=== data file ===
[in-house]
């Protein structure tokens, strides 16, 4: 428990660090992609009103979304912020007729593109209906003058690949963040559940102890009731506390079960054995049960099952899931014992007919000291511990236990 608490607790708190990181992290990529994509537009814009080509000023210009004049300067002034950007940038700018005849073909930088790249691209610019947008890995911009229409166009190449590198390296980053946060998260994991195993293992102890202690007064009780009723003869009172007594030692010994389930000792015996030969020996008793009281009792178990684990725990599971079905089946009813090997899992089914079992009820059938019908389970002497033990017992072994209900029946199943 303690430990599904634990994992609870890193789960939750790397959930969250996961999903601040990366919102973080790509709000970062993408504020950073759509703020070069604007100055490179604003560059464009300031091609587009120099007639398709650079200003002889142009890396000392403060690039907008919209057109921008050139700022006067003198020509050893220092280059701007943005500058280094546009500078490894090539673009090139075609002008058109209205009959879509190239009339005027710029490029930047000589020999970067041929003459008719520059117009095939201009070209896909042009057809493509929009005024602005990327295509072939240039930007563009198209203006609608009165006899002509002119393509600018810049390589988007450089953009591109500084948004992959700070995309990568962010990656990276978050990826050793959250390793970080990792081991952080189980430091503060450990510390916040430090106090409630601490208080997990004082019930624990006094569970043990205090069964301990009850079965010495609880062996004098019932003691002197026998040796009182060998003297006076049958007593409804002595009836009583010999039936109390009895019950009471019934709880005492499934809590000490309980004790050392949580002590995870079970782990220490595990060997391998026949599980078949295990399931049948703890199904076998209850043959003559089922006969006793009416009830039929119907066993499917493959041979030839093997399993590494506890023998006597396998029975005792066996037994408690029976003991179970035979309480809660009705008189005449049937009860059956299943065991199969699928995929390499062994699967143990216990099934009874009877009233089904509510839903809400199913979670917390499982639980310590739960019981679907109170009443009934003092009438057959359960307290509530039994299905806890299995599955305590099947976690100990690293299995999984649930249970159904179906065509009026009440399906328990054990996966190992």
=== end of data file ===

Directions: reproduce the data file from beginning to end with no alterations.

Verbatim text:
[in-house]
């Protein structure tokens, strides 16, 4: 428990660090992609009103979304912020007729593109209906003058690949963040559940102890009731506390079960054995049960099952899931014992007919000291511990236990 608490607790708190990181992290990529994509537009814009080509000023210009004049300067002034950007940038700018005849073909930088790249691209610019947008890995911009229409166009190449590198390296980053946060998260994991195993293992102890202690007064009780009723003869009172007594030692010994389930000792015996030969020996008793009281009792178990684990725990599971079905089946009813090997899992089914079992009820059938019908389970002497033990017992072994209900029946199943 303690430990599904634990994992609870890193789960939750790397959930969250996961999903601040990366919102973080790509709000970062993408504020950073759509703020070069604007100055490179604003560059464009300031091609587009120099007639398709650079200003002889142009890396000392403060690039907008919209057109921008050139700022006067003198020509050893220092280059701007943005500058280094546009500078490894090539673009090139075609002008058109209205009959879509190239009339005027710029490029930047000589020999970067041929003459008719520059117009095939201009070209896909042009057809493509929009005024602005990327295509072939240039930007563009198209203006609608009165006899002509002119393509600018810049390589988007450089953009591109500084948004992959700070995309990568962010990656990276978050990826050793959250390793970080990792081991952080189980430091503060450990510390916040430090106090409630601490208080997990004082019930624990006094569970043990205090069964301990009850079965010495609880062996004098019932003691002197026998040796009182060998003297006076049958007593409804002595009836009583010999039936109390009895019950009471019934709880005492499934809590000490309980004790050392949580002590995870079970782990220490595990060997391998026949599980078949295990399931049948703890199904076998209850043959003559089922006969006793009416009830039929119907066993499917493959041979030839093997399993590494506890023998006597396998029975005792066996037994408690029976003991179970035979309480809660009705008189005449049937009860059956299943065991199969699928995929390499062994699967143990216990099934009874009877009233089904509510839903809400199913979670917390499982639980310590739960019981679907109170009443009934003092009438057959359960307290509530039994299905806890299995599955305590099947976690100990690293299995999984649930249970159904179906065509009026009440399906328990054990996966190992």